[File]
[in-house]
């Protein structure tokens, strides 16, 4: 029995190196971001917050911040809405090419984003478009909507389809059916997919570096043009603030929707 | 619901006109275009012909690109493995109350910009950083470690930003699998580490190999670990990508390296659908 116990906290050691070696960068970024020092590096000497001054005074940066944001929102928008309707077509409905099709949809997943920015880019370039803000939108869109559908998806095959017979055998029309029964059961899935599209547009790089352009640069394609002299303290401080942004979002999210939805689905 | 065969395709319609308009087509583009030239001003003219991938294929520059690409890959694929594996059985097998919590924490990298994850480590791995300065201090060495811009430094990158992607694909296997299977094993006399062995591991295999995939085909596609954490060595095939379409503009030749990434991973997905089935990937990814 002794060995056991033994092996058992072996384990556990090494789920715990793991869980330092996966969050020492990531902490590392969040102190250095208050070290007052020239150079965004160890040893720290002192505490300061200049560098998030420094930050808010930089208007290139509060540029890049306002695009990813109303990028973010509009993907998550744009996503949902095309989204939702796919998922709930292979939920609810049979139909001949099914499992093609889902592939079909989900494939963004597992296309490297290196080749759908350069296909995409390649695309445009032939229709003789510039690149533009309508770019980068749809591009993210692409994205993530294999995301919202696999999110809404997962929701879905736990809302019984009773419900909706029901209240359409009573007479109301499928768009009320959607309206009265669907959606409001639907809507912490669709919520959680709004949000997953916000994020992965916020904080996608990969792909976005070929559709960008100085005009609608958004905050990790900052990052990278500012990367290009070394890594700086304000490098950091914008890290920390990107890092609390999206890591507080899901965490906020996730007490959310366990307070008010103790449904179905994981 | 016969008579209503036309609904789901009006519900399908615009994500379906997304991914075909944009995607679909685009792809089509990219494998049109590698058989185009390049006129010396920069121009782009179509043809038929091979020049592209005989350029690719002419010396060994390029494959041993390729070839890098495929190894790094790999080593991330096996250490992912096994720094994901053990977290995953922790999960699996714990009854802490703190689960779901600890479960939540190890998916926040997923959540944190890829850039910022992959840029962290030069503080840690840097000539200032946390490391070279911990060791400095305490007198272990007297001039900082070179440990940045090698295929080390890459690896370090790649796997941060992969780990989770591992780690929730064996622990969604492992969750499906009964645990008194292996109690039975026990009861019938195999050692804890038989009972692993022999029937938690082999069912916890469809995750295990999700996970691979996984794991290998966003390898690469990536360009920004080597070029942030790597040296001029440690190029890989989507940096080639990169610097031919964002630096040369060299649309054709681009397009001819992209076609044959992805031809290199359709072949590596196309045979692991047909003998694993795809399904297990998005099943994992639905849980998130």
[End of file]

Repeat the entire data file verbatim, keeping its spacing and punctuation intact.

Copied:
[in-house]
């Protein structure tokens, strides 16, 4: 029995190196971001917050911040809405090419984003478009909507389809059916997919570096043009603030929707 | 619901006109275009012909690109493995109350910009950083470690930003699998580490190999670990990508390296659908 116990906290050691070696960068970024020092590096000497001054005074940066944001929102928008309707077509409905099709949809997943920015880019370039803000939108869109559908998806095959017979055998029309029964059961899935599209547009790089352009640069394609002299303290401080942004979002999210939805689905 | 065969395709319609308009087509583009030239001003003219991938294929520059690409890959694929594996059985097998919590924490990298994850480590791995300065201090060495811009430094990158992607694909296997299977094993006399062995591991295999995939085909596609954490060595095939379409503009030749990434991973997905089935990937990814 002794060995056991033994092996058992072996384990556990090494789920715990793991869980330092996966969050020492990531902490590392969040102190250095208050070290007052020239150079965004160890040893720290002192505490300061200049560098998030420094930050808010930089208007290139509060540029890049306002695009990813109303990028973010509009993907998550744009996503949902095309989204939702796919998922709930292979939920609810049979139909001949099914499992093609889902592939079909989900494939963004597992296309490297290196080749759908350069296909995409390649695309445009032939229709003789510039690149533009309508770019980068749809591009993210692409994205993530294999995301919202696999999110809404997962929701879905736990809302019984009773419900909706029901209240359409009573007479109301499928768009009320959607309206009265669907959606409001639907809507912490669709919520959680709004949000997953916000994020992965916020904080996608990969792909976005070929559709960008100085005009609608958004905050990790900052990052990278500012990367290009070394890594700086304000490098950091914008890290920390990107890092609390999206890591507080899901965490906020996730007490959310366990307070008010103790449904179905994981 | 016969008579209503036309609904789901009006519900399908615009994500379906997304991914075909944009995607679909685009792809089509990219494998049109590698058989185009390049006129010396920069121009782009179509043809038929091979020049592209005989350029690719002419010396060994390029494959041993390729070839890098495929190894790094790999080593991330096996250490992912096994720094994901053990977290995953922790999960699996714990009854802490703190689960779901600890479960939540190890998916926040997923959540944190890829850039910022992959840029962290030069503080840690840097000539200032946390490391070279911990060791400095305490007198272990007297001039900082070179440990940045090698295929080390890459690896370090790649796997941060992969780990989770591992780690929730064996622990969604492992969750499906009964645990008194292996109690039975026990009861019938195999050692804890038989009972692993022999029937938690082999069912916890469809995750295990999700996970691979996984794991290998966003390898690469990536360009920004080597070029942030790597040296001029440690190029890989989507940096080639990169610097031919964002630096040369060299649309054709681009397009001819992209076609044959992805031809290199359709072949590596196309045979692991047909003998694993795809399904297990998005099943994992639905849980998130």